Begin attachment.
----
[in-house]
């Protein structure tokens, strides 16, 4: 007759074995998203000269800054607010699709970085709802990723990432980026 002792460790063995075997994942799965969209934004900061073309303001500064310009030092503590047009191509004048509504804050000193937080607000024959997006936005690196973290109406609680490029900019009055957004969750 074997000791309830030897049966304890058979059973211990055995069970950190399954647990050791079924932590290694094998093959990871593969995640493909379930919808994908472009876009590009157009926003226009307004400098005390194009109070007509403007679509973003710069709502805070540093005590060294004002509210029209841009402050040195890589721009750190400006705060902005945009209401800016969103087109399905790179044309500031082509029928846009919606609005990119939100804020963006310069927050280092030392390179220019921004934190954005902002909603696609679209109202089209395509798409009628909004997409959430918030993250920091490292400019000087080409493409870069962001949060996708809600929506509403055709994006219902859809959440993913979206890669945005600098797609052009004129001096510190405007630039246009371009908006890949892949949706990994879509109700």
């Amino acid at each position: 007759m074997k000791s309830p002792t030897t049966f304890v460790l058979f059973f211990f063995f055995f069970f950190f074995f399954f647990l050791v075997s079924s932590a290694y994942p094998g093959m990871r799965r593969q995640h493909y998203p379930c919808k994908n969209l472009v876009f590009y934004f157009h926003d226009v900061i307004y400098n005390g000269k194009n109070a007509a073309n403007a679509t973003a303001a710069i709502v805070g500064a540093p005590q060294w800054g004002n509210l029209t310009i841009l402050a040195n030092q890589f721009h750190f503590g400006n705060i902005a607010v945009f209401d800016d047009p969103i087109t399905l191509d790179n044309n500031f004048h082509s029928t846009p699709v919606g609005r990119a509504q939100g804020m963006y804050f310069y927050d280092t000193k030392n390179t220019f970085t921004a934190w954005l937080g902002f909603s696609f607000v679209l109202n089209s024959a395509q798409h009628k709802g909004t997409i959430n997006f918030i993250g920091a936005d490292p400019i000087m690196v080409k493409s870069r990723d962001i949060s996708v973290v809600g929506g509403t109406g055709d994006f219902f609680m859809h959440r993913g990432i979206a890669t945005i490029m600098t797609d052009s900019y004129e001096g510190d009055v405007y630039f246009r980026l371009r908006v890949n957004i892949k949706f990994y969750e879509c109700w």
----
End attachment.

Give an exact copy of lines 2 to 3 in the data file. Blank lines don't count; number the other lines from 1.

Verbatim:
């Protein structure tokens, strides 16, 4: 007759074995998203000269800054607010699709970085709802990723990432980026 002792460790063995075997994942799965969209934004900061073309303001500064310009030092503590047009191509004048509504804050000193937080607000024959997006936005690196973290109406609680490029900019009055957004969750 074997000791309830030897049966304890058979059973211990055995069970950190399954647990050791079924932590290694094998093959990871593969995640493909379930919808994908472009876009590009157009926003226009307004400098005390194009109070007509403007679509973003710069709502805070540093005590060294004002509210029209841009402050040195890589721009750190400006705060902005945009209401800016969103087109399905790179044309500031082509029928846009919606609005990119939100804020963006310069927050280092030392390179220019921004934190954005902002909603696609679209109202089209395509798409009628909004997409959430918030993250920091490292400019000087080409493409870069962001949060996708809600929506509403055709994006219902859809959440993913979206890669945005600098797609052009004129001096510190405007630039246009371009908006890949892949949706990994879509109700």
């Amino acid at each position: 007759m074997k000791s309830p002792t030897t049966f304890v460790l058979f059973f211990f063995f055995f069970f950190f074995f399954f647990l050791v075997s079924s932590a290694y994942p094998g093959m990871r799965r593969q995640h493909y998203p379930c919808k994908n969209l472009v876009f590009y934004f157009h926003d226009v900061i307004y400098n005390g000269k194009n109070a007509a073309n403007a679509t973003a303001a710069i709502v805070g500064a540093p005590q060294w800054g004002n509210l029209t310009i841009l402050a040195n030092q890589f721009h750190f503590g400006n705060i902005a607010v945009f209401d800016d047009p969103i087109t399905l191509d790179n044309n500031f004048h082509s029928t846009p699709v919606g609005r990119a509504q939100g804020m963006y804050f310069y927050d280092t000193k030392n390179t220019f970085t921004a934190w954005l937080g902002f909603s696609f607000v679209l109202n089209s024959a395509q798409h009628k709802g909004t997409i959430n997006f918030i993250g920091a936005d490292p400019i000087m690196v080409k493409s870069r990723d962001i949060s996708v973290v809600g929506g509403t109406g055709d994006f219902f609680m859809h959440r993913g990432i979206a890669t945005i490029m600098t797609d052009s900019y004129e001096g510190d009055v405007y630039f246009r980026l371009r908006v890949n957004i892949k949706f990994y969750e879509c109700w």